- 1 Is the Pontiac 6.6 a big block?
- 2 Did Pontiac make a 427 engine?
- 3 Did Pontiac make a 327 engine?
- 4 Is a Pontiac 400 a good engine?
- 5 How much horsepower does a 428?
- 6 What is the difference between a Pontiac 400 and 455?
- 7 How much horsepower can you get out of a Pontiac 400?
- 8 How much horsepower can you get out of a Pontiac 455 engine?
- 9 Is the Pontiac 455 a good engine?
- 10 Did Pontiac make a Hemi?
- 11 What is the biggest Pontiac engine?
- 12 Why is a 327 better than a 350?
- 13 Are 327 and 350 blocks the same?
- 14 When did Chevy stop making the 327?
Is the Pontiac 6.6 a big block?
Most of the time, potential buyers will encounter the most common engine, the small displacement 326 CID. If it’s their lucky day, they’ll maybe find a Tri-power 389 Trophy motor hiding in the engine bay. But if they’re really lucky, they’ll encounter the 6.6L 400 big block.
Did Pontiac make a 427 engine?
Both Chevy and Ford had 427 cu in performance engines, so Pontiac simply referred to its 427 as a 428 to one-up them. It retained the 421’s 4 in (101.6 mm) stroke and 31⁄4 in (82.6 mm) main journal.
Did Pontiac make a 327 engine?
In the early 1960s, Pontiac designed and deployed the 326 CID (cubic inch displacement) V8. Interestingly enough, this would fall just one cubic inch short of the 327 found in the 1963 split-window C2 Corvette.
Is a Pontiac 400 a good engine?
The Pontiac 400 engine was used as a high performance engine in sports cars, and it was used in large cars as a workhorse type engine, strong on power, though not as speedy as the higher performance engines. This was accomplished to a large extent by the use of carburetors.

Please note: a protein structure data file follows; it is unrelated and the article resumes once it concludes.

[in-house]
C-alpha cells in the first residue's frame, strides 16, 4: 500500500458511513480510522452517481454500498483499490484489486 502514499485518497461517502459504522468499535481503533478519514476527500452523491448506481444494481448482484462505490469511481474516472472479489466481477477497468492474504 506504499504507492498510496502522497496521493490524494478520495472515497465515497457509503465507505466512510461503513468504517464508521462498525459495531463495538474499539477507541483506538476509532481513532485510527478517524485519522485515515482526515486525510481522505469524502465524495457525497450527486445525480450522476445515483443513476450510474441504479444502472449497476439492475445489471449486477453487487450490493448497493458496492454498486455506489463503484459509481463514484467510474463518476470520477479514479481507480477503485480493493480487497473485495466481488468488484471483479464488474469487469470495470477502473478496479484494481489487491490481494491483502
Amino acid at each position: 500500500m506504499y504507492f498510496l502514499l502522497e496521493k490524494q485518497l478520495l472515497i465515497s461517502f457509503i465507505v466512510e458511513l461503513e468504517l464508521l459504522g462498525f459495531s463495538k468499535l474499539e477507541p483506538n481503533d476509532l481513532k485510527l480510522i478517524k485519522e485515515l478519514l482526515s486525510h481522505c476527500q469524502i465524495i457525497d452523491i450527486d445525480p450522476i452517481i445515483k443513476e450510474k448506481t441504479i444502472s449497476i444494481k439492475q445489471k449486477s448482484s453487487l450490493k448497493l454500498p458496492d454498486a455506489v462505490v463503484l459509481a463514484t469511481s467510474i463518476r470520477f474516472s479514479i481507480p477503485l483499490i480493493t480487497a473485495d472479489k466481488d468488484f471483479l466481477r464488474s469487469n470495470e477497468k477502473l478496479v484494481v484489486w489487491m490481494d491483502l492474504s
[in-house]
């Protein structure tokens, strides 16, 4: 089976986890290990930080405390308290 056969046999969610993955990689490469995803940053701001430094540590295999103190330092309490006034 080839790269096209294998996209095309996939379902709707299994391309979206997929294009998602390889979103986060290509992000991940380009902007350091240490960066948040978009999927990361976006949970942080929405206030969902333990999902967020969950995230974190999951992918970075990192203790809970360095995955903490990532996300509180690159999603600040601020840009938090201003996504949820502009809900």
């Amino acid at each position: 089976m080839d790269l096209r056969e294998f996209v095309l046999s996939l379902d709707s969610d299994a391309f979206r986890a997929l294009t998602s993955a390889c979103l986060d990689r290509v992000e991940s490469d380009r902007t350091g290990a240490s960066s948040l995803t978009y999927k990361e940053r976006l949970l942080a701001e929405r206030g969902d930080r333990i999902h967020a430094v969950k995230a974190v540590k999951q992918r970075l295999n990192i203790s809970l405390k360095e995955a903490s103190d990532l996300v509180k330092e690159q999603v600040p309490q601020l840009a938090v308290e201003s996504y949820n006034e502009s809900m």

How much horsepower does a 428?
So the question remains, how much horsepower does a stock 428 CJ really deliver? 22 Though some claim the 428 CJ actually made in excess of 400 hp, we observed 365.1 hp at 4,800 rpm, almost 10 percent more than advertised.
What is the difference between a Pontiac 400 and 455?
The significant difference internally between the 400 and the 455, as you probably know, is the diameter of the main bearing journal on the crank – the 400 being 3.000″ and the 455 being 3.250″.
How much horsepower can you get out of a Pontiac 400?
Back in the day, the most powerful 400 (Ram Air IV) made by Pontiac put out 370 hp (GTO), so 512 hp is certainly a ton more performance; all in, it’s a package that looks deceptively stock.
How much horsepower can you get out of a Pontiac 455 engine?
Horsepower and Torque The 455 High Output generated 335 horsepower and 480 foot-pounds of torque for 1970 and 1971. However, power steadily declined beginning in 1972 when Pontiac reduced it to 300 horsepower and 415 foot-pounds of torque.
Is the Pontiac 455 a good engine?
Pontiac’s 455 The added stroke length simply increased to the copious amounts of low-speed torque the large-cube Pontiac was already notorious for, and with some simple bolt-ons in the following years, it made an excellent high-performance engine too.
Did Pontiac make a Hemi?
This was a project started by Pontiac with the end goal of building a Pontiac 427 Hemi. Surprisingly, Mopar actually agreed and sent over several of the engineers that designed both the 392 and 426 Hemi. The goal of making a Pontiac Hemi succeeded but was never produced.
What is the biggest Pontiac engine?
The 455-cu.in. V-8 debuted in 1970 and was the largest displacement Pontiac engine ever built for the street.
Why is a 327 better than a 350?
In the vehicle, it’s more of a matter of “gearing” than revs. A 327 with it’s shorter stroke would need shorter gears so it can GET to its revs, where a 350, with its slightly longer stroke and more torque output will pull a little taller gear than the 327 will.
Are 327 and 350 blocks the same?
Re: 327 block same as 350?? Yes, the first 327 was a small journal engine up until mid 67, when they made the big journal crank. The 307 and 350 were all big journal. Even the mains were smaller on the small journal engine, so the big journal crank will not fit in the small journal block.
When did Chevy stop making the 327?
The 327 was a mainstay of Chevrolet’s engine lineup from 1962 through 1969, when it made its final appearance as the standard V-8 in that year’s fullsize Chevys, and as a low-cost option over the base 307-inch V8 in the Chevelle, Nova and Camaro.